by Isabele Allende
Atria Books (Simon and Schuster)
Buy from Indigo
Description: In 1939, as Poland falls under the shadow of the Nazis, young Alma Belasco's parents send her away to live in safety with an aunt and uncle in their opulent mansion in San Francisco. There, as the rest of the world goes to war, she encounters Ichimei Fukuda, the quiet and gentle son of the family's Japanese gardener. Unnoticed by those around them, a tender love affair begins to blossom. Following the Japanese attack on Pearl Harbor, the two are cruelly pulled apart as Ichimei and his family, like thousands of other Japanese Americans are declared enemies and forcibly relocated to internment camps run by the United States government. Throughout their lifetimes, Alma and Ichimei reunite again and again, but theirs is a love that they are forever forced to hide from the world.
Decades later, Alma is nearing the end of her long and eventful life. Irina Bazili, a care worker struggling to come to terms with her own troubled past, meets the elderly woman and her grandson, Seth, at San Francisco's charmingly eccentric Lark House nursing home. As Irina and Seth forge a friendship, they become intrigued by a series of mysterious gifts and letters sent to Alma, eventually learning about Ichimei and this extraordinary secret passion that has endured for nearly seventy years.
Sweeping through time and spanning generations and continents, The Japanese Lover explores questions of identity, abandonment, redemption, and the unknowable impact of fate on our lives. Written with the same attention to historical detail and keen understanding of her characters that Isabel Allende has been known for since her landmark first novel The House of the Spirits, The Japanese Lover is a profoundly moving tribute to the constancy of the human heart in a world of unceasing change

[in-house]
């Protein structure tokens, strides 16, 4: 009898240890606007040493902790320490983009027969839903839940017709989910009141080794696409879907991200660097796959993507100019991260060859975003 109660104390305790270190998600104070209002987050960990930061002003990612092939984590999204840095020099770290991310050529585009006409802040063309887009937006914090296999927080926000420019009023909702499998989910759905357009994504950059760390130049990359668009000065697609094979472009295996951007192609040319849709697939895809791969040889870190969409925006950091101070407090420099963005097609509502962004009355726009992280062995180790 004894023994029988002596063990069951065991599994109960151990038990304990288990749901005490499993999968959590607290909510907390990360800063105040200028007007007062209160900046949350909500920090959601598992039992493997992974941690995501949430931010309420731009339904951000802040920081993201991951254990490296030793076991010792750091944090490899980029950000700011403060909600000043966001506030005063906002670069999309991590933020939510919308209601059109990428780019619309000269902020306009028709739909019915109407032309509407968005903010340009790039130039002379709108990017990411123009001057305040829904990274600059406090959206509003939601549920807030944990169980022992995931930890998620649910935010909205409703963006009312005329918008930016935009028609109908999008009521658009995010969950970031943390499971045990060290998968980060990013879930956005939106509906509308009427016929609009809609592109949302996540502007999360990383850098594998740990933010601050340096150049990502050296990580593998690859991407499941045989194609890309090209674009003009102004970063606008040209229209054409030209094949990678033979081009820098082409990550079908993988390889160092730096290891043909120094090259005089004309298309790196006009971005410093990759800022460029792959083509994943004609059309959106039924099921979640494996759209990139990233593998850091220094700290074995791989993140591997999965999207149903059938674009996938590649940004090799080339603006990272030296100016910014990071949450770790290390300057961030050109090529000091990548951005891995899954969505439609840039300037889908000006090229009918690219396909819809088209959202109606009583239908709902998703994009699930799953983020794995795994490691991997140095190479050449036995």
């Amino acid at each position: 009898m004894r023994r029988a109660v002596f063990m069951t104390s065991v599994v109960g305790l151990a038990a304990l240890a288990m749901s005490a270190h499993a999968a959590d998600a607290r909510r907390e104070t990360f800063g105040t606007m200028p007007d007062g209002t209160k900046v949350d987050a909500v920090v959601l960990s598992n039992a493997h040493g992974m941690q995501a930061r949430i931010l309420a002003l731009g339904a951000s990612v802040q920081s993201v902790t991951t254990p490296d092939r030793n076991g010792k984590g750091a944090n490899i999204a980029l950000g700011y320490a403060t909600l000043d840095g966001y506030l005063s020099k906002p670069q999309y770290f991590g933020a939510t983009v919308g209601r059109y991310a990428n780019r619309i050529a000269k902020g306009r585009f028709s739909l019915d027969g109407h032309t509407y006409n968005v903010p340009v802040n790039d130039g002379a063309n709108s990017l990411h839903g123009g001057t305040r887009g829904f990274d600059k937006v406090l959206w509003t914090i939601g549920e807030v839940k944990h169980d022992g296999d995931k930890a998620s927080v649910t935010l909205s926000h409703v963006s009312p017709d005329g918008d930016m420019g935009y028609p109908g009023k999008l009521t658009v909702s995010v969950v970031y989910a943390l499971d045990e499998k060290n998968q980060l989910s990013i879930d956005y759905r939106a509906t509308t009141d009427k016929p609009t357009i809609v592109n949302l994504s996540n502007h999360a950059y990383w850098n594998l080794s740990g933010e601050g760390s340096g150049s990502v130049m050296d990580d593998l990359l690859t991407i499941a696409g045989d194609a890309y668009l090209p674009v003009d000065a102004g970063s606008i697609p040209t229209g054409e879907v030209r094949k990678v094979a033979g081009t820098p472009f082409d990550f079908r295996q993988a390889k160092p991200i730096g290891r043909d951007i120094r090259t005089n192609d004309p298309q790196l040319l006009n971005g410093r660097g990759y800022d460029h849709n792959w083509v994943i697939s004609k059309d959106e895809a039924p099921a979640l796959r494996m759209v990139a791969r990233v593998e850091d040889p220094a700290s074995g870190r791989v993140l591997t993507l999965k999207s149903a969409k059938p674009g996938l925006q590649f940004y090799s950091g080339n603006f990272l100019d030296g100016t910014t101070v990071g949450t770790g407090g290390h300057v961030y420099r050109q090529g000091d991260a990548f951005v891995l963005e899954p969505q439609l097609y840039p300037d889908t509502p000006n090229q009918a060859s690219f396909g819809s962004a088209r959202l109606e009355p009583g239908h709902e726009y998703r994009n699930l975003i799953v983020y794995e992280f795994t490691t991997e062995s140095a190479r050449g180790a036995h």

The Good Stuff
- Engrossing sweeping historical family saga
- Richly written, and well researched, historical detail
- A lot of well placed humour
- Flesh and blood characters that feel so very lifelike
- A positive portrayal of an assisted living/old age home
- Horrifying and fascinating information pertaining to the internment of the Japanese in San Francisco
- Thoroughly enjoyed the relationship between Irina and Alma.
- Perfect story for a book club or class discussion
- Lyrical writing
- Fantastic character development, especially in regards to Irina
- Allende is truly a brilliant storyteller
The Not So Good Stuff
- Story line jumps around a little too much and is jarring at times
- Had a sudden urge to go work at a Seniors community in order to develop a relationship like the one between Alma and Irina
"It depends. I stroke them, and they always like that, because old people don't have anyone who touches them, and I get them hooked on a TV series, because nobody wants to die before the final episode."
"It was like driving a cross between a bicycle and a wheelchair." (Jen's note: the best description of a smart car ever!)
"Because I have time to spare, and for the first time in my life nobody expects anything of me. I don't have to prove anything. I'm not rushing everywhere; each day is a gift I enjoy to the fullest."
"Hearts are big enough to contain love for more than one person."
I received this from Simon and Schuster in exchange for an honest review